Congressional panel hears of Great Lakes needs
Written by Associated Press   
Monday, 21 April 2008 09:05

Witnesses told a House subcommittee Friday that declining water levels of the Great Lakes and growing invasive species in those waters demand strong federal action that shouldn't be delayed.

"We're still approaching it piecemeal," Wisconsin Department of Natural Resources Secretary Matt Frank said.

He said a stronger federal partnership would speed the process of protecting and healing the lakes from environmental damage.

"We need some federal policies in this area, and it's really time to act. The best solution here is prevention. When we know what the problem is, let's stop doing it."

The two-hour hearing drew about 300 people at the University of Wisconsin-Green Bay. It was held by the subcommittee on water resources and environment, of the House Committee on Transportation and Infrastructure.

Dean Haen, Green Bay port director, said his harbor's water level has been 12 to 24 inches below normal for several years, limiting shipping and creating higher costs for consumers.

Shipping was a $76 million industry in Green Bay in 2007, providing 600 jobs, he said.

But Haen said every inch that is lost in water level results in lost business for the harbor.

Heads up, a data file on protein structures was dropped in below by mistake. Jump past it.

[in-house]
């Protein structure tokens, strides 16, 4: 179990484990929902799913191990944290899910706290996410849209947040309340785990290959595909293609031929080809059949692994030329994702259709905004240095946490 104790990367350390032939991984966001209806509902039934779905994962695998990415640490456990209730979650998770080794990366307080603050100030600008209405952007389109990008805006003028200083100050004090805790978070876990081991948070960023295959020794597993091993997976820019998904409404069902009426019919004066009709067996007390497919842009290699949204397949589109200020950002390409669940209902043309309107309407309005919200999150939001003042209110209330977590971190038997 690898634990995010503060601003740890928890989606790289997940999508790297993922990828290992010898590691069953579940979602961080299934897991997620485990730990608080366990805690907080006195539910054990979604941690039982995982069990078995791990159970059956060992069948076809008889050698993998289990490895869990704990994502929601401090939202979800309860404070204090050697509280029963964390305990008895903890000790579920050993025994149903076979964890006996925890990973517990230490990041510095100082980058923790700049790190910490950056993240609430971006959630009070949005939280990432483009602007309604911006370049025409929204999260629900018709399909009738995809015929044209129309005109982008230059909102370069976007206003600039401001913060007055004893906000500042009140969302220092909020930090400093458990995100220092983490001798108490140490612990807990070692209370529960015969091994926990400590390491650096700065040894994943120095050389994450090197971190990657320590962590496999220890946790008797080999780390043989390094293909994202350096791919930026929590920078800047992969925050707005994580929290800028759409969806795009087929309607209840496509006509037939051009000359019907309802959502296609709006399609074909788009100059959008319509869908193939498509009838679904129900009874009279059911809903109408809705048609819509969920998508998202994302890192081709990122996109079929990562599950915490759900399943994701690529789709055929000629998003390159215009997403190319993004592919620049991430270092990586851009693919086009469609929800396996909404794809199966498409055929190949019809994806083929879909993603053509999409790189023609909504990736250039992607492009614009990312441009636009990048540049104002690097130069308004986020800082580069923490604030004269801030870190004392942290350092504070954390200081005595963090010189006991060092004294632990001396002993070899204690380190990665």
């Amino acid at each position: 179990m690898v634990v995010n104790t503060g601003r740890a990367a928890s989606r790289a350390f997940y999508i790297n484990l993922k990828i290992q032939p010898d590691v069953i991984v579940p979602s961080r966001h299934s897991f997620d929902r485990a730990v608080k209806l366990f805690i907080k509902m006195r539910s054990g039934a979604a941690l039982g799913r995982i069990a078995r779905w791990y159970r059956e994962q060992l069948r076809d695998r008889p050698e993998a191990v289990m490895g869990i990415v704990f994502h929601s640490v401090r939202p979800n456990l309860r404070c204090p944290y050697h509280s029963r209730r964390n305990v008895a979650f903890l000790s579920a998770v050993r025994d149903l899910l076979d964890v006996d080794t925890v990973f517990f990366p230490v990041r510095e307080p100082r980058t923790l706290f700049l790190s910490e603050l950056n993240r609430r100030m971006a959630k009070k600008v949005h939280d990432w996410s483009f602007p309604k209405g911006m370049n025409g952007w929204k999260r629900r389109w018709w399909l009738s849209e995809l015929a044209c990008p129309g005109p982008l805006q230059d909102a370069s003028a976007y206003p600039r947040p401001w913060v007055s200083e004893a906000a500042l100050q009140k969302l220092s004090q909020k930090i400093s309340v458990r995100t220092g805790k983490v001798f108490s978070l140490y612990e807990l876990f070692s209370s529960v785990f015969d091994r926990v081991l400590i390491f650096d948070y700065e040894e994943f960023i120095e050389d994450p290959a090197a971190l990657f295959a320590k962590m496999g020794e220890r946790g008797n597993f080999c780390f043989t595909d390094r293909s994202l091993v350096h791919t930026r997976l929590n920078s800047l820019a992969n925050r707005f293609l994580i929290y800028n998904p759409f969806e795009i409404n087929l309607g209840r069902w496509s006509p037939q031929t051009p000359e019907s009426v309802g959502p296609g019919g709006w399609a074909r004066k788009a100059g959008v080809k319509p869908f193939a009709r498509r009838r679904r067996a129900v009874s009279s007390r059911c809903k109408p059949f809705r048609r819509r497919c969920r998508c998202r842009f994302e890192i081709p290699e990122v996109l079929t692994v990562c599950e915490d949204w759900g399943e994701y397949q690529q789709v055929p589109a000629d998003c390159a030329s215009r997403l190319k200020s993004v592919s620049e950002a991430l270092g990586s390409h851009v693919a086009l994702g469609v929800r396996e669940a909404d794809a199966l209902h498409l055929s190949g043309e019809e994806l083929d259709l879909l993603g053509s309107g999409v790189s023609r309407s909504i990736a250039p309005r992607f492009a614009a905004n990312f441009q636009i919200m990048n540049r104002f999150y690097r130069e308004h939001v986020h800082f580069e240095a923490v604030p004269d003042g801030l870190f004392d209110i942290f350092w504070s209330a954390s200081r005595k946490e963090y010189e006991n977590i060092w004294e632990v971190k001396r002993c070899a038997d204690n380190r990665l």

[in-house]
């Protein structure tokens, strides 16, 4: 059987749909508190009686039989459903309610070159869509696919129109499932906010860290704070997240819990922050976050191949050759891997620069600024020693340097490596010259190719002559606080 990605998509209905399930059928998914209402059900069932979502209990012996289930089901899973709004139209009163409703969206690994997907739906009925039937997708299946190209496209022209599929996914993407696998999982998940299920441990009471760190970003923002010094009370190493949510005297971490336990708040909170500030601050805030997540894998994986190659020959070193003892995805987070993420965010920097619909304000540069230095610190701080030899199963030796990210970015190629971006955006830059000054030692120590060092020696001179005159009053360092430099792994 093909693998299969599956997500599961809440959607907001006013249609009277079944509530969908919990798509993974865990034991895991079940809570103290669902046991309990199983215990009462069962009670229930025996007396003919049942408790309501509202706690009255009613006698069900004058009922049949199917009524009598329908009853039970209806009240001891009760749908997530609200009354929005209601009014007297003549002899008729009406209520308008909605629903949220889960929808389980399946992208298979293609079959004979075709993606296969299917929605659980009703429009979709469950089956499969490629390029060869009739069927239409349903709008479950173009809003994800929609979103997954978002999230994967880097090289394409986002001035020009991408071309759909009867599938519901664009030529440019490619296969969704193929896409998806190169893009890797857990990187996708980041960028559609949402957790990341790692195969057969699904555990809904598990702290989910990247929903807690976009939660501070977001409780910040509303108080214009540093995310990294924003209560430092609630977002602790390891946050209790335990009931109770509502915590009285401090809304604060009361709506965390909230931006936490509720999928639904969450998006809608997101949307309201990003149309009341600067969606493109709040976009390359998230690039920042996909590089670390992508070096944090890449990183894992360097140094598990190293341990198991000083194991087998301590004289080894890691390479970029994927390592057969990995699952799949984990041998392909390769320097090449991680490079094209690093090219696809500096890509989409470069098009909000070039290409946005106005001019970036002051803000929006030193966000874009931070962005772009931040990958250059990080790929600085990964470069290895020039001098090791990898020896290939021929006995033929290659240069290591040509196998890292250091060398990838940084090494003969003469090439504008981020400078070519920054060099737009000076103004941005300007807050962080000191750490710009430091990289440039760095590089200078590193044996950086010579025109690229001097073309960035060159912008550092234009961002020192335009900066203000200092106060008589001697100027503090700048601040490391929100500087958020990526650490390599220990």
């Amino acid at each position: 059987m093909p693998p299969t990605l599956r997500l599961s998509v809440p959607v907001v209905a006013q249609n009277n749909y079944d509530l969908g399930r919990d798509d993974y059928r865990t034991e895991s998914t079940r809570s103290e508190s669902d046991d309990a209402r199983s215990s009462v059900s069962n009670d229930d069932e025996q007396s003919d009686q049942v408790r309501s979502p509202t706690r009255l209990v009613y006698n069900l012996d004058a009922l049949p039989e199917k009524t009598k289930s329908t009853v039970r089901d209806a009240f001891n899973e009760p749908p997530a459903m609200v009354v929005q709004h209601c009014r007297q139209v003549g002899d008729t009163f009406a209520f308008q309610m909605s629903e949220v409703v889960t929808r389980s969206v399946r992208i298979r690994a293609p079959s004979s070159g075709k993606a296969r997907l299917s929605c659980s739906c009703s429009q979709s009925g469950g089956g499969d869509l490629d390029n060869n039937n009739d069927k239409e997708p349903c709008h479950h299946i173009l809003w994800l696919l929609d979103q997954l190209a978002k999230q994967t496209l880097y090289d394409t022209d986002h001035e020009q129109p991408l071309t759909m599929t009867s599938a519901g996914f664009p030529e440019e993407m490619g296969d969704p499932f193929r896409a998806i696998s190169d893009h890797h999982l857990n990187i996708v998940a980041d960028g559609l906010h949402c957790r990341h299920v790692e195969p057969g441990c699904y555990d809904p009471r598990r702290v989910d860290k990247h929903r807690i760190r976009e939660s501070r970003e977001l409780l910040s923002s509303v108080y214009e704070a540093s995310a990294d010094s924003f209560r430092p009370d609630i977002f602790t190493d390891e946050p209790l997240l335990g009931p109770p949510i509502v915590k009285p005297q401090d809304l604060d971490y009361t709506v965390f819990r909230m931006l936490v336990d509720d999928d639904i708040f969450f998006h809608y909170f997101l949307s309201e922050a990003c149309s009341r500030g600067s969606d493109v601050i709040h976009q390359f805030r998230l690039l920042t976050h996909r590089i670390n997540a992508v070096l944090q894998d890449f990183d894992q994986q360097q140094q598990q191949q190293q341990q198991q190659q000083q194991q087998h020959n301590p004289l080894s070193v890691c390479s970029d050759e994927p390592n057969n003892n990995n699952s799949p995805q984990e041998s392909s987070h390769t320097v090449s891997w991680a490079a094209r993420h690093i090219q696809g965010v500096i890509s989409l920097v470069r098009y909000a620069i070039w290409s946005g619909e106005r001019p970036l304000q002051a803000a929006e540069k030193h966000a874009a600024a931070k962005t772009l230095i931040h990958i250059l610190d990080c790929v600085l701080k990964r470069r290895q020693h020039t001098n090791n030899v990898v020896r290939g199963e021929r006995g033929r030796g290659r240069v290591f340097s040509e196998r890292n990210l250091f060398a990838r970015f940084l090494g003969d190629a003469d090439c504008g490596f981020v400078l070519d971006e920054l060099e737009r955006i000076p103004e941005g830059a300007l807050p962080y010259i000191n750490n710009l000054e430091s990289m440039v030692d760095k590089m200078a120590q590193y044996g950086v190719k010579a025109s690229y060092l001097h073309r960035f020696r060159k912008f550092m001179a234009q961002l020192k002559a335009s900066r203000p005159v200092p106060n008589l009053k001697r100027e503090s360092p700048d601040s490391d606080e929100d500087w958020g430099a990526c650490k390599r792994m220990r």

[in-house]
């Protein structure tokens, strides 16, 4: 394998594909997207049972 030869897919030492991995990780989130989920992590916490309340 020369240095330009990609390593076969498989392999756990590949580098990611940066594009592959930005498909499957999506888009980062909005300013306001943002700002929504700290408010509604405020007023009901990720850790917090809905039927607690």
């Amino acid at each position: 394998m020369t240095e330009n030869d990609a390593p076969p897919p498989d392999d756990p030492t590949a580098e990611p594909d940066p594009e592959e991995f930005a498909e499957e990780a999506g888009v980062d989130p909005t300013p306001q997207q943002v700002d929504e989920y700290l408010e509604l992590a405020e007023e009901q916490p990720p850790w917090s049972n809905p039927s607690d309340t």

George Meyer, president of the Wisconsin Wildlife Federation and former state DNR secretary, said fishing and hunting have been seriously affected by the lower water levels and invasive species.

"We're finally getting to the time when we're going to do something about it," he said. "It's been a long time coming."

Washington Island resident Charlie Imig said the low water hampers the vital ferry service to the island.

"We're at wit's end," Imig said. "It's our lifeline."

James Weakley, president of the Cleveland-based Lake Carriers Association, said there could be a simple solution to the troubles that low water causes his industry.

"The U.S. Army Corps of Engineers estimates removing the backlog (of channel dredging) will cost more than $230 million," Weakley said. "That's less than it cost to reconfigure a single intersection south of Chicago."

The Harbor Maintenance Trust Fund has a $4.1 billion surplus, he said, and the $230 million would be only 6 percent of that.

"This hearing will have a dramatic impact on the legislation we're going to write," said Rep. Steve Kagen, D-Appleton, as the session ended.

The subcommittee included Kagen, Rep. Thomas Petri, R-Fond du Lac, and Committee Chairwoman Eddie Bernice Johnson, D-Texas.

"This really was a coming together of a broad range of issues," Petri said. "All agree there is a problem and we aren't denying there is an issue. We need to put in place a mechanism to address it."

Kagen said the next step would be approving the Great Lakes Compact by all seven states bordering the lakes. The compact would prevent diversion of lake water to states outside the Great Lakes basin.

The Wisconsin Legislature is expected to approve the compact as early as next week.

"Then it's in our court and Congress must create federal standards on ballast water and prevention" of increasing aquatic invasive species, Kagen said.
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